Sorghum bicolor, sweet sorghum seeds
Sorghum bicolor seeds
Sugar sorghum, also called Sorghum bicolor, was originated in Ethiopia and was brought to America by the slaves at the beginning of the seventeenth century. Subsequent it was cultivated in Asia and Europe. Today it is ranking fifth in global cereal production. Its closed relatives are maize plants (Zea mays).
It belongs to the family of Poaceae within the genus of Sorghum; it contents very much sugar so the sweet taste of its marrow is typical for it.
It is an annual or short-term perennial plant with culms up to five meters in size and a habitus like maize plants. It has little spikelets with four to six millimeters in size ordered in panicles with a size between eight and forty centimeters. Seeds are nodular and are strong peeled.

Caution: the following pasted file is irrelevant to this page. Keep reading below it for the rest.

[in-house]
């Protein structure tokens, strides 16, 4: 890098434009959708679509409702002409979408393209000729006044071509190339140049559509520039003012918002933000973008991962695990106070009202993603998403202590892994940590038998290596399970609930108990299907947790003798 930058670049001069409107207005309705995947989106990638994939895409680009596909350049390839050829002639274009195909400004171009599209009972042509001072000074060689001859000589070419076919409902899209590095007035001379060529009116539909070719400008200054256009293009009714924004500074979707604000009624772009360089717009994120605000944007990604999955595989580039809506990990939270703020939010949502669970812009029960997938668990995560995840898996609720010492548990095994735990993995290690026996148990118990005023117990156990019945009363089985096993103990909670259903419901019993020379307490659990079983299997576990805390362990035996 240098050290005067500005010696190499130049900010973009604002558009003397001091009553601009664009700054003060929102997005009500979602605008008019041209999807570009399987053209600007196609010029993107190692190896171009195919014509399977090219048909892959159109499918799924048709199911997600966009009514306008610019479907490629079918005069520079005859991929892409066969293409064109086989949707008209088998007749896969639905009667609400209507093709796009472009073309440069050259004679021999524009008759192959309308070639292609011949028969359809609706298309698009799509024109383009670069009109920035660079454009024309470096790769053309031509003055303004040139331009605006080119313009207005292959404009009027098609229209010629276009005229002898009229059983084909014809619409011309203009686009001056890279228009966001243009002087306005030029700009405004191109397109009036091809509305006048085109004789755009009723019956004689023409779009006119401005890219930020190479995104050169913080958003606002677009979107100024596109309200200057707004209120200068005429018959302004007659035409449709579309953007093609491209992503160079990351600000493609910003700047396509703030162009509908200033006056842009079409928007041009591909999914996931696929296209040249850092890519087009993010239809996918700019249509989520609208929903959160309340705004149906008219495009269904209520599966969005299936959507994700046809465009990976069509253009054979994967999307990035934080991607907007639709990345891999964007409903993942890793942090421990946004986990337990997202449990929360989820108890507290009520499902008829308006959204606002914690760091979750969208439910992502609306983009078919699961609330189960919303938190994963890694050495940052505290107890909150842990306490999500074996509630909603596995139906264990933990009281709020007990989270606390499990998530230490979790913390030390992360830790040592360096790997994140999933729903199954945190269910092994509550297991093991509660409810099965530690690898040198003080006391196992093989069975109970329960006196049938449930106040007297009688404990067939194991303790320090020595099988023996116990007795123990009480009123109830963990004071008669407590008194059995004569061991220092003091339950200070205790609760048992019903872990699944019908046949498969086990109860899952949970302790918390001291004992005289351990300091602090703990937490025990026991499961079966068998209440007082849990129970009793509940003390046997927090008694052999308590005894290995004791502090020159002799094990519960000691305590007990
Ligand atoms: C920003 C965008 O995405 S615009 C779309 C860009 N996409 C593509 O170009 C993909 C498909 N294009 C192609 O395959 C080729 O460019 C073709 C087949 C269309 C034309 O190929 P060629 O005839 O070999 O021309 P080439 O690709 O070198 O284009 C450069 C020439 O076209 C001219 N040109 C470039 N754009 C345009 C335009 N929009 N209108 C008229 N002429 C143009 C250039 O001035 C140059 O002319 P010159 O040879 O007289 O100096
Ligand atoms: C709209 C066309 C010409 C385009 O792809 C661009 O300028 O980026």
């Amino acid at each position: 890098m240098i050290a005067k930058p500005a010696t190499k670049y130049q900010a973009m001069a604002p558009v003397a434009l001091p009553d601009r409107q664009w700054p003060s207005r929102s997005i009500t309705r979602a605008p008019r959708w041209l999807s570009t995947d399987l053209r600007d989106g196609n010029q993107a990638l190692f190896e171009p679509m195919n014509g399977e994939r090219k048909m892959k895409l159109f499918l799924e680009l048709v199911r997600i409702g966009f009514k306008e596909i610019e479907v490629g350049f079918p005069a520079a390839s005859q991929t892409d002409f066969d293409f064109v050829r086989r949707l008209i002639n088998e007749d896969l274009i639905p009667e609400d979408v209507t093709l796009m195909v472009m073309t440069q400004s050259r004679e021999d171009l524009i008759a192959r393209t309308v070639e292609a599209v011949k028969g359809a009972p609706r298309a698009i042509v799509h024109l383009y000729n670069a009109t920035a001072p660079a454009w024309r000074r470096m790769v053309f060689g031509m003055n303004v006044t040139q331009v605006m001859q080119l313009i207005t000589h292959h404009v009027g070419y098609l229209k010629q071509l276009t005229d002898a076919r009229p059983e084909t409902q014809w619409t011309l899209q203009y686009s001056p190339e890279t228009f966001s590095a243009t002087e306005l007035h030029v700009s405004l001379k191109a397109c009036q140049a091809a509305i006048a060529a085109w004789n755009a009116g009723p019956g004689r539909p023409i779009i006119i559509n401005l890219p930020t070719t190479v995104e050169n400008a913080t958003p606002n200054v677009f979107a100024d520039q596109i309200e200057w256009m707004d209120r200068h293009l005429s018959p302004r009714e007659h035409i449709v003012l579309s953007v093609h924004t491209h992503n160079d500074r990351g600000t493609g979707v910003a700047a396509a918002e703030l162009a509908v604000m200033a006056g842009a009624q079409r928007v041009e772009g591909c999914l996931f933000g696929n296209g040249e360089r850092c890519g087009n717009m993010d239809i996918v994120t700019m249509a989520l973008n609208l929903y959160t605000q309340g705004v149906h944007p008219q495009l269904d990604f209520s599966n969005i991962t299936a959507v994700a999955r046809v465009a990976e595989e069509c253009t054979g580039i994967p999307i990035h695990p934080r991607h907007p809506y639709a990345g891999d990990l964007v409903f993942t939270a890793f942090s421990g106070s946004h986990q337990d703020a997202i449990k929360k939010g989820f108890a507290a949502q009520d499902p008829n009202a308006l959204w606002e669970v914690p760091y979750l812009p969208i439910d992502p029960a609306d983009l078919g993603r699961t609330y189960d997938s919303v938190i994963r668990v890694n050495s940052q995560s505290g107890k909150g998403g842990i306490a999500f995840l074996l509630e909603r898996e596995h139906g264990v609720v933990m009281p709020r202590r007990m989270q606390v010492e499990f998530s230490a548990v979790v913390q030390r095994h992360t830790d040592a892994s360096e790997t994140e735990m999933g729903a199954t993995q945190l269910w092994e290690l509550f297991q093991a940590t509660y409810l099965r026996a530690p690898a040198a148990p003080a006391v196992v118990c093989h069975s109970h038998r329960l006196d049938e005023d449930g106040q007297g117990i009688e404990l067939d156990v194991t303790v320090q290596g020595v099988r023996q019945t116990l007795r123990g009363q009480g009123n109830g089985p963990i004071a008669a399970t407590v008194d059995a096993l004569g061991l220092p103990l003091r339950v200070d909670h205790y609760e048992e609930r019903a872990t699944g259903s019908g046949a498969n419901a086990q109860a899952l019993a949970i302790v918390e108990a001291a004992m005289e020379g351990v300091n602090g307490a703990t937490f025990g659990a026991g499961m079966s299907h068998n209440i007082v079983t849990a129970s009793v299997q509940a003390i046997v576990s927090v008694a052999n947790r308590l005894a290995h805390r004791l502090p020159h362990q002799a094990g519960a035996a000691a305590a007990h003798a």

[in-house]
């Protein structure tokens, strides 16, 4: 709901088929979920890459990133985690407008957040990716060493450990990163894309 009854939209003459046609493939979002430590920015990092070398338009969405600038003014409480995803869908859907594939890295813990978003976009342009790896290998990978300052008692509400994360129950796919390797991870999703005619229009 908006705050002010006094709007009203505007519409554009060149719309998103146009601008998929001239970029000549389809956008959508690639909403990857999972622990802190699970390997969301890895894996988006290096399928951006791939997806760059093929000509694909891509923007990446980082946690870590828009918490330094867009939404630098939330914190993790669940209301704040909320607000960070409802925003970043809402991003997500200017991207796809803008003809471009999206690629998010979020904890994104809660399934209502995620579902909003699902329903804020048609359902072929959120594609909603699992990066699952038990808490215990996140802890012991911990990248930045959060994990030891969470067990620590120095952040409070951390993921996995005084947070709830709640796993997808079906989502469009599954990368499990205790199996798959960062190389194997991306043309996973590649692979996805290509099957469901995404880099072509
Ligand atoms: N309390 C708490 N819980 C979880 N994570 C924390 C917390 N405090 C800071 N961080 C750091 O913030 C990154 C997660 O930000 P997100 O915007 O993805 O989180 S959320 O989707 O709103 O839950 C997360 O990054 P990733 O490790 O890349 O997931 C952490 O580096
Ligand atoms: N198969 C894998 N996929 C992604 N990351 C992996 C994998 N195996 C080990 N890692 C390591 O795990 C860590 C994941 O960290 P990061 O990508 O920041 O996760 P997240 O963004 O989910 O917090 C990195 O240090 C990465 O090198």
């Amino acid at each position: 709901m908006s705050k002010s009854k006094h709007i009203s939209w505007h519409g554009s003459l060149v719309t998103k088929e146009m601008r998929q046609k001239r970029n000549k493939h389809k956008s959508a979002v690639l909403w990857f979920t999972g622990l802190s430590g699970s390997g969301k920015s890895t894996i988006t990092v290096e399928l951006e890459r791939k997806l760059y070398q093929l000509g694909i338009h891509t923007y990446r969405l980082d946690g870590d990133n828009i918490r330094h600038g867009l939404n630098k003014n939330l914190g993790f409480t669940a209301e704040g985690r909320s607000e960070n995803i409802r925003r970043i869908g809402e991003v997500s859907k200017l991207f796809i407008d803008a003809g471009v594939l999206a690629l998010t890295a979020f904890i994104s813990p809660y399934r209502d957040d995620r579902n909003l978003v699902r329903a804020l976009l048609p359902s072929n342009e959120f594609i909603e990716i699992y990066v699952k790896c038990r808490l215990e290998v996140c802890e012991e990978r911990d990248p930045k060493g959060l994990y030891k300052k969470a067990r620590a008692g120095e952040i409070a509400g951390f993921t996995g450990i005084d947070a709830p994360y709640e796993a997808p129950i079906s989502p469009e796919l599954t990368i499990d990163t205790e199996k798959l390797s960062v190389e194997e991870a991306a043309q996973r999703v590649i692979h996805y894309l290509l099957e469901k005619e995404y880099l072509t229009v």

Because of the warm native country they do not tolerate frost or cold temperatures. Even cold soils should be avoided. Sandy and loamy soils with a good ability to absorb thermal might be ideal. They also avoid dammed-up water. Temperatures should be around 16 degree in average per day, the optimum for growing is about thirty degree. Sugar sorghum is very tolerant to drought, where it just stops growing and continues it after receiving water again.
This crop is very useful, for example there can be made syrup and molasses out of it and even as forage crop it is suitable. In developing countries the roofs of the houses are made of it and they also use it as fuel. In Europe it is cultivated for getting energy out of it or used as silage fodder within establishments for biologic gas or for the production of biologic ethanol.